- As a U.S. Senator, John C. Calhoun was an unabashed opponent of abolition and a staunch defender of slavery.
- While many Southerners considered slavery a necessary evil that would eventually expire on its own accord, John C. Calhoun made no such apologies. In fact, in a famous speech on the Senate floor on February 6, 1837, Calhoun argued that slavery was a “positive good.”
- Still aspiring to become President of the United States, John C. Calhoun resigned his seat in the Senate on March 3, 1843, to launch an ill-fated independent campaign.
- In March 1844, John C. Calhoun accepted an offer from President John Tyler to become secretary of state, following the death of Abel P. Upshur.
- John C. Calhoun served as U.S. secretary of state from April 1, 1844, to March 10, 1845.
- During his term as U.S. secretary of state, John C. Calhoun spearheaded negotiations that led to the annexation of the Texas Republic and also helped resolve territorial differences with Great Britain in the Oregon Territory.
- On November 26, 1845, the South Carolina Legislature selected John C. Calhoun to fill a vacant U.S. Senate seat caused by the resignation of Daniel E. Huger.
- John C. Calhoun served in the 29th through 31st Congresses from November 26, 1845, until his death on March 31, 1850.
- During his last term in the Senate, John C. Calhoun was an outspoken opponent of attempts to prohibit slavery in the territories as the nation expanded westward.
- On March 4, 1850, Virginia Senator James Mason delivered John C. Calhoun’s final address to the Senate because the South Carolinian was wracked by tuberculosis and too feeble to speak. In the address, Calhoun made veiled threats about secession.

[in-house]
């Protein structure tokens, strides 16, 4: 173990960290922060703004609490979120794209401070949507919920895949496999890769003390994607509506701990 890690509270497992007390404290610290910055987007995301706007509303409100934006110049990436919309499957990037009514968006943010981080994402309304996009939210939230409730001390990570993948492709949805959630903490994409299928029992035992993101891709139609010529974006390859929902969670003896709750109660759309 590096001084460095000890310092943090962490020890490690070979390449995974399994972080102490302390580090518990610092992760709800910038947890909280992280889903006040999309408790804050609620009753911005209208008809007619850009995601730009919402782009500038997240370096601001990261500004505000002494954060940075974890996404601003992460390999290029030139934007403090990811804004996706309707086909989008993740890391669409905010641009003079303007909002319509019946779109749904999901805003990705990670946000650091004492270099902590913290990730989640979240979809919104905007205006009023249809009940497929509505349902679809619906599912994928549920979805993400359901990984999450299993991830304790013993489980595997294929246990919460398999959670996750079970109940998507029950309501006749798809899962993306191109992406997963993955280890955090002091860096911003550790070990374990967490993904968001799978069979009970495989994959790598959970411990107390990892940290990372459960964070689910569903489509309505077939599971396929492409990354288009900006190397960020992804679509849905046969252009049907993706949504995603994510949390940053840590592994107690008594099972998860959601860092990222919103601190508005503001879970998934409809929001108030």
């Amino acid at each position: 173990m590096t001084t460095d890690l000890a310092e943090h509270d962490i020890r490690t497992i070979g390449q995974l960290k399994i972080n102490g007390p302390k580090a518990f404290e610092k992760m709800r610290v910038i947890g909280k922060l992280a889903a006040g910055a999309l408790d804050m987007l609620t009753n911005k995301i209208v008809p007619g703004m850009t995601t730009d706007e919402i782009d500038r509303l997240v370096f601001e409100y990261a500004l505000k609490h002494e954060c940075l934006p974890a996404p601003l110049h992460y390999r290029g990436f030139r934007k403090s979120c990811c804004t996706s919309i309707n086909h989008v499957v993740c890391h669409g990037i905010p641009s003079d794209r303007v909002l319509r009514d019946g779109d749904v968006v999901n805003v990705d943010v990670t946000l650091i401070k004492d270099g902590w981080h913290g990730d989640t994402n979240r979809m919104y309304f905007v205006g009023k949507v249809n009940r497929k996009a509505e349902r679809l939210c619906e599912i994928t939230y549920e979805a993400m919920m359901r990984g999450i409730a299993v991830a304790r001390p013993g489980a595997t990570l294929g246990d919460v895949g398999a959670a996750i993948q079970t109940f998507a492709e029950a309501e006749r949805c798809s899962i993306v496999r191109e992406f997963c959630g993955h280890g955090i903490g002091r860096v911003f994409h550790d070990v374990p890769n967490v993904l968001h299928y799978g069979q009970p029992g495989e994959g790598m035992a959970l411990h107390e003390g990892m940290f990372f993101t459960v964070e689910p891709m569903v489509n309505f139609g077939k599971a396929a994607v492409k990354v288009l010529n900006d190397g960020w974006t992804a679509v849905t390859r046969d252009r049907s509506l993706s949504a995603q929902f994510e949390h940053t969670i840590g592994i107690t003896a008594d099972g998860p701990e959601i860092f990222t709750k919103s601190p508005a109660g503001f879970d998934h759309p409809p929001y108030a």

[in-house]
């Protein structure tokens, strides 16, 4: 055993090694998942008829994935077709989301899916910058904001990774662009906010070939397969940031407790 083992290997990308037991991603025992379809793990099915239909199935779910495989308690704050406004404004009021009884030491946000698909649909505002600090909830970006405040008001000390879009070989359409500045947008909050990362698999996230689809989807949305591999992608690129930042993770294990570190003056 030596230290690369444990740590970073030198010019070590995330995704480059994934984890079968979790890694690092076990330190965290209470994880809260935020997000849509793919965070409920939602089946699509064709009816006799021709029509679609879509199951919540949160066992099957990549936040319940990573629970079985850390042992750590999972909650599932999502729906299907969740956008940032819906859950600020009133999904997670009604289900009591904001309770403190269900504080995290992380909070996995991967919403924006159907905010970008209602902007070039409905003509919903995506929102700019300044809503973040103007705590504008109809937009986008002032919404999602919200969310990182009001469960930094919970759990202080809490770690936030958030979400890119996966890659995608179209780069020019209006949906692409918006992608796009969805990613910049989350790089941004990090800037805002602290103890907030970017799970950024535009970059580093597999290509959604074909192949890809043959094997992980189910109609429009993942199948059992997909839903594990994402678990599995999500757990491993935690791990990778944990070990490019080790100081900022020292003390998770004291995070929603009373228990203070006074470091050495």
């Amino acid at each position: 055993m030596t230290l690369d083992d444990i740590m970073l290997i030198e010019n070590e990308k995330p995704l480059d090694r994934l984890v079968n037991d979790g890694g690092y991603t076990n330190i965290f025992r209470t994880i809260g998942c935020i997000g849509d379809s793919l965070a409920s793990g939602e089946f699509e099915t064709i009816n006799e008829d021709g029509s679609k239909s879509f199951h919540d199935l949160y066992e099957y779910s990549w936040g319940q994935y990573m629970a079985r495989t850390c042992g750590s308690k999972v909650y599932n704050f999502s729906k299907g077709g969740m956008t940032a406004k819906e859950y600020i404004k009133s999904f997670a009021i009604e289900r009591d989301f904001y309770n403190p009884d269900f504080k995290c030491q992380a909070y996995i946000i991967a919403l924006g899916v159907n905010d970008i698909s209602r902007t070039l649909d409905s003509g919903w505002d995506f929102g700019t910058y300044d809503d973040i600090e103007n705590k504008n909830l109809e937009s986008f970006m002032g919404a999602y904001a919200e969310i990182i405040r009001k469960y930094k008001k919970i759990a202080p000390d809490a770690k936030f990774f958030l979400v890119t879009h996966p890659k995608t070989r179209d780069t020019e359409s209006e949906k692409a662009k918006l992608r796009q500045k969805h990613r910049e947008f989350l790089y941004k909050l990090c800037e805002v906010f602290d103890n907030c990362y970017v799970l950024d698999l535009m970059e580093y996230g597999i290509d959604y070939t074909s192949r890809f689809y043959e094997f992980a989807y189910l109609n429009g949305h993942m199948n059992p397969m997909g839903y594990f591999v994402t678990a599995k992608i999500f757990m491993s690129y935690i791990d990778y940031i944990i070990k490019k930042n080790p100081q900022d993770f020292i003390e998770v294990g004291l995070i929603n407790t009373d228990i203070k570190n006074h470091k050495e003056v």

- John C. Calhoun died from tuberculosis at the Old Brick Capitol boarding house in Washington, D.C. on March 31, 1850.
- John C. Calhoun was interred at St. Philip’s Churchyard, Charleston, South Carolina.
- During the Civil War, Southern sympathizers moved John C. Calhoun’s remains to a secret location to preclude possible desecration by Union soldiers. In 1871, Calhoun’s body was returned to its original resting place.
- In 1910, South Carolina selected John C. Calhoun as one of two natives to represent the Palmetto State in the National Statuary Hall Collection in the nation’s capitol building (the other is Wade Hampton).
- In 1957, a Senate committee charged with identifying outstanding former members, named John C. Calhoun as one of the nation’s five greatest senators.